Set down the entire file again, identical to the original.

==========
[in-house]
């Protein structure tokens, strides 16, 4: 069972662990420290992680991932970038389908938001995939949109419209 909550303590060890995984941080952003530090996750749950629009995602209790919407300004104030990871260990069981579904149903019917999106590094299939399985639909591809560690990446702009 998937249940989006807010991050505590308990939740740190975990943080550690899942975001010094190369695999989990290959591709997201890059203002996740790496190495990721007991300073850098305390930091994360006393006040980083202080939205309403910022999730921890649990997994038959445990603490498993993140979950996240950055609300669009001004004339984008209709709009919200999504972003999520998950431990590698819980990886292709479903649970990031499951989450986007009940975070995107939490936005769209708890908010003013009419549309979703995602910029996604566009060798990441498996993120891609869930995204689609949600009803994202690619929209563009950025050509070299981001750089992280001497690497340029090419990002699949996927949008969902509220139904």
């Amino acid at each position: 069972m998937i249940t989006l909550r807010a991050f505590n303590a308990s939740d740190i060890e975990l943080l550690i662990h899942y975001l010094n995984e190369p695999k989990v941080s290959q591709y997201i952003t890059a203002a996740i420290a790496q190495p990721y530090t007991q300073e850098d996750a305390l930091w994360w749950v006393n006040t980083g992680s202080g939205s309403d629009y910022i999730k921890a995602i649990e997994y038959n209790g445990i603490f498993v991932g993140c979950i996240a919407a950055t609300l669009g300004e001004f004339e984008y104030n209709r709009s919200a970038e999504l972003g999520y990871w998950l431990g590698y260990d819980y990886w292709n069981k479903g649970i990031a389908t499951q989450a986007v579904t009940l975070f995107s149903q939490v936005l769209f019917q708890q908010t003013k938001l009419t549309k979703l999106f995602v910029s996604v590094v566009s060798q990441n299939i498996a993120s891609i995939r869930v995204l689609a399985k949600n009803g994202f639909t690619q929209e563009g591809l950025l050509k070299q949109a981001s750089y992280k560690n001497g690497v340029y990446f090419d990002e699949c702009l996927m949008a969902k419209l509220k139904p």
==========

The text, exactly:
[in-house]
């Protein structure tokens, strides 16, 4: 069972662990420290992680991932970038389908938001995939949109419209 909550303590060890995984941080952003530090996750749950629009995602209790919407300004104030990871260990069981579904149903019917999106590094299939399985639909591809560690990446702009 998937249940989006807010991050505590308990939740740190975990943080550690899942975001010094190369695999989990290959591709997201890059203002996740790496190495990721007991300073850098305390930091994360006393006040980083202080939205309403910022999730921890649990997994038959445990603490498993993140979950996240950055609300669009001004004339984008209709709009919200999504972003999520998950431990590698819980990886292709479903649970990031499951989450986007009940975070995107939490936005769209708890908010003013009419549309979703995602910029996604566009060798990441498996993120891609869930995204689609949600009803994202690619929209563009950025050509070299981001750089992280001497690497340029090419990002699949996927949008969902509220139904």
């Amino acid at each position: 069972m998937i249940t989006l909550r807010a991050f505590n303590a308990s939740d740190i060890e975990l943080l550690i662990h899942y975001l010094n995984e190369p695999k989990v941080s290959q591709y997201i952003t890059a203002a996740i420290a790496q190495p990721y530090t007991q300073e850098d996750a305390l930091w994360w749950v006393n006040t980083g992680s202080g939205s309403d629009y910022i999730k921890a995602i649990e997994y038959n209790g445990i603490f498993v991932g993140c979950i996240a919407a950055t609300l669009g300004e001004f004339e984008y104030n209709r709009s919200a970038e999504l972003g999520y990871w998950l431990g590698y260990d819980y990886w292709n069981k479903g649970i990031a389908t499951q989450a986007v579904t009940l975070f995107s149903q939490v936005l769209f019917q708890q908010t003013k938001l009419t549309k979703l999106f995602v910029s996604v590094v566009s060798q990441n299939i498996a993120s891609i995939r869930v995204l689609a399985k949600n009803g994202f639909t690619q929209e563009g591809l950025l050509k070299q949109a981001s750089y992280k560690n001497g690497v340029y990446f090419d990002e699949c702009l996927m949008a969902k419209l509220k139904p």